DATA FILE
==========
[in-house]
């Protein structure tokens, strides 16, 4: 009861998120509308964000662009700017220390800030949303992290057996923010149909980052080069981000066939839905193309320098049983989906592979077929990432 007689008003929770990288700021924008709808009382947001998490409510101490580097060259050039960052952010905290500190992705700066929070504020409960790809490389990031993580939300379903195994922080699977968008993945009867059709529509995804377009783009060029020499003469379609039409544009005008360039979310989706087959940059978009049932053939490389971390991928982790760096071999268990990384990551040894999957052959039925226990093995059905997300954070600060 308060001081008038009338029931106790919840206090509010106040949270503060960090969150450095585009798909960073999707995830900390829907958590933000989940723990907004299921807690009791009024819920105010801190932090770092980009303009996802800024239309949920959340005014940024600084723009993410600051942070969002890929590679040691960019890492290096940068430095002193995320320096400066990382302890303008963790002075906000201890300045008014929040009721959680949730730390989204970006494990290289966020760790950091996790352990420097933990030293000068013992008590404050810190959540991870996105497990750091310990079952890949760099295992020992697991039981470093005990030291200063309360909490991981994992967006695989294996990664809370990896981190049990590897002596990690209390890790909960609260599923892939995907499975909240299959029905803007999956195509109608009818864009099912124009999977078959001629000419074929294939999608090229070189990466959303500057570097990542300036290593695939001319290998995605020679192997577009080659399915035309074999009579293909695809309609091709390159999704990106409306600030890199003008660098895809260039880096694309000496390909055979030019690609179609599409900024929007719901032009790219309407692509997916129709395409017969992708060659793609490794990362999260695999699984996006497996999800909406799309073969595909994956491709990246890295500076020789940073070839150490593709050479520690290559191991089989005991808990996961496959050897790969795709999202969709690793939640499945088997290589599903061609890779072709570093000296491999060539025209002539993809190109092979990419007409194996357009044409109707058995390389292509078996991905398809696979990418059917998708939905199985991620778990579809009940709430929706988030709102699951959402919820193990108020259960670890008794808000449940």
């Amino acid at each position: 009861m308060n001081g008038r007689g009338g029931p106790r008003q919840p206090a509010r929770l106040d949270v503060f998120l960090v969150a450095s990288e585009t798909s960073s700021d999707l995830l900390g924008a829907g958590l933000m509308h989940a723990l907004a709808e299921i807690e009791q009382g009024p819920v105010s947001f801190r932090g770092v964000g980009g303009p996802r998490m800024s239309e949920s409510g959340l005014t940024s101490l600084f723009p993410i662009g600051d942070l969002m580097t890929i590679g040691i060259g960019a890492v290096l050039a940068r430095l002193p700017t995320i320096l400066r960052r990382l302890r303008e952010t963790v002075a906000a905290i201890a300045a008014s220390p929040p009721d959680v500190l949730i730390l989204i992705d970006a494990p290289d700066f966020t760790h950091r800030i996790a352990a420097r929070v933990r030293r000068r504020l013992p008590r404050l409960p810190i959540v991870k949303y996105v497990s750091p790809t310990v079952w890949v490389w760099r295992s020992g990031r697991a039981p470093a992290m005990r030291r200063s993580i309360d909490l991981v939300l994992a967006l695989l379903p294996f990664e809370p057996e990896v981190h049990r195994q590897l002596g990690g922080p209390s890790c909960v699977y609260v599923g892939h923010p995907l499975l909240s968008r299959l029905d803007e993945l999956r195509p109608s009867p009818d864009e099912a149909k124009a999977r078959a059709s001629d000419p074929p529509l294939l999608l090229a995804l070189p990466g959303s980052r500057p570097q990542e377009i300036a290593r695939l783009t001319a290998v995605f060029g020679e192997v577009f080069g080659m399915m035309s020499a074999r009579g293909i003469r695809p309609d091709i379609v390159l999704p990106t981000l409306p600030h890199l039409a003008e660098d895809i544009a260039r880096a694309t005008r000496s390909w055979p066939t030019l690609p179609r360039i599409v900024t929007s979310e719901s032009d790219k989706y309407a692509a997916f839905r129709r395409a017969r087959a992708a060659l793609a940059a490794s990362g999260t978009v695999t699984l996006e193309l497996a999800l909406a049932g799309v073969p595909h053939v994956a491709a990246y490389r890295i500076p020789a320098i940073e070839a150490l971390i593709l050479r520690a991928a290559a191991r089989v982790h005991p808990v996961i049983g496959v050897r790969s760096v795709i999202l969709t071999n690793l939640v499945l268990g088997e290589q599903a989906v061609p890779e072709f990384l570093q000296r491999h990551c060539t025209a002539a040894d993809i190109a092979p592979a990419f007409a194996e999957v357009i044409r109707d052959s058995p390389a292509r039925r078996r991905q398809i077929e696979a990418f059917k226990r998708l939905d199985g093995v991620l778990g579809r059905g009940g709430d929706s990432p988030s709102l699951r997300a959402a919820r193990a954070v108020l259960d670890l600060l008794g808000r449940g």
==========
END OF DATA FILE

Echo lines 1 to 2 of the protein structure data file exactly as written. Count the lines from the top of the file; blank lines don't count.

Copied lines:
[in-house]
């Protein structure tokens, strides 16, 4: 009861998120509308964000662009700017220390800030949303992290057996923010149909980052080069981000066939839905193309320098049983989906592979077929990432 007689008003929770990288700021924008709808009382947001998490409510101490580097060259050039960052952010905290500190992705700066929070504020409960790809490389990031993580939300379903195994922080699977968008993945009867059709529509995804377009783009060029020499003469379609039409544009005008360039979310989706087959940059978009049932053939490389971390991928982790760096071999268990990384990551040894999957052959039925226990093995059905997300954070600060 308060001081008038009338029931106790919840206090509010106040949270503060960090969150450095585009798909960073999707995830900390829907958590933000989940723990907004299921807690009791009024819920105010801190932090770092980009303009996802800024239309949920959340005014940024600084723009993410600051942070969002890929590679040691960019890492290096940068430095002193995320320096400066990382302890303008963790002075906000201890300045008014929040009721959680949730730390989204970006494990290289966020760790950091996790352990420097933990030293000068013992008590404050810190959540991870996105497990750091310990079952890949760099295992020992697991039981470093005990030291200063309360909490991981994992967006695989294996990664809370990896981190049990590897002596990690209390890790909960609260599923892939995907499975909240299959029905803007999956195509109608009818864009099912124009999977078959001629000419074929294939999608090229070189990466959303500057570097990542300036290593695939001319290998995605020679192997577009080659399915035309074999009579293909695809309609091709390159999704990106409306600030890199003008660098895809260039880096694309000496390909055979030019690609179609599409900024929007719901032009790219309407692509997916129709395409017969992708060659793609490794990362999260695999699984996006497996999800909406799309073969595909994956491709990246890295500076020789940073070839150490593709050479520690290559191991089989005991808990996961496959050897790969795709999202969709690793939640499945088997290589599903061609890779072709570093000296491999060539025209002539993809190109092979990419007409194996357009044409109707058995390389292509078996991905398809696979990418059917998708939905199985991620778990579809009940709430929706988030709102699951959402919820193990108020259960670890008794808000449940």